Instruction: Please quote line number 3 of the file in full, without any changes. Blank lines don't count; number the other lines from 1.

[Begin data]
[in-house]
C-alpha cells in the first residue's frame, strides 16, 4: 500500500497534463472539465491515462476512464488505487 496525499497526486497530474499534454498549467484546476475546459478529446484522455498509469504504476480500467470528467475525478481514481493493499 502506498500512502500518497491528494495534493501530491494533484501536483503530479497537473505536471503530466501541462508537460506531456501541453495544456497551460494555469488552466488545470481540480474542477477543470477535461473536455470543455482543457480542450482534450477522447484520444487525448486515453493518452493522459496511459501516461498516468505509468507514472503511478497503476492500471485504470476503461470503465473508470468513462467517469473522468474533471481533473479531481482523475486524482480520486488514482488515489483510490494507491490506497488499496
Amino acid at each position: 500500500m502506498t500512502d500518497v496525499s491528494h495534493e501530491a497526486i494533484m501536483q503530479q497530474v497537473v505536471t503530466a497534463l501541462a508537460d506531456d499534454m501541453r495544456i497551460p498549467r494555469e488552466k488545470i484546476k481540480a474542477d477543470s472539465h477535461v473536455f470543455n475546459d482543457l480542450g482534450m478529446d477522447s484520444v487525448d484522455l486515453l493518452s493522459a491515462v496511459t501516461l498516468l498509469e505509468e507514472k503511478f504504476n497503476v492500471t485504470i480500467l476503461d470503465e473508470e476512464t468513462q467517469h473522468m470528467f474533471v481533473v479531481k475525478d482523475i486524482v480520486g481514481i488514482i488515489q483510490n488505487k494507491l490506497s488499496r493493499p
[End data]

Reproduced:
Amino acid at each position: 500500500m502506498t500512502d500518497v496525499s491528494h495534493e501530491a497526486i494533484m501536483q503530479q497530474v497537473v505536471t503530466a497534463l501541462a508537460d506531456d499534454m501541453r495544456i497551460p498549467r494555469e488552466k488545470i484546476k481540480a474542477d477543470s472539465h477535461v473536455f470543455n475546459d482543457l480542450g482534450m478529446d477522447s484520444v487525448d484522455l486515453l493518452s493522459a491515462v496511459t501516461l498516468l498509469e505509468e507514472k503511478f504504476n497503476v492500471t485504470i480500467l476503461d470503465e473508470e476512464t468513462q467517469h473522468m470528467f474533471v481533473v479531481k475525478d482523475i486524482v480520486g481514481i488514482i488515489q483510490n488505487k494507491l490506497s488499496r493493499p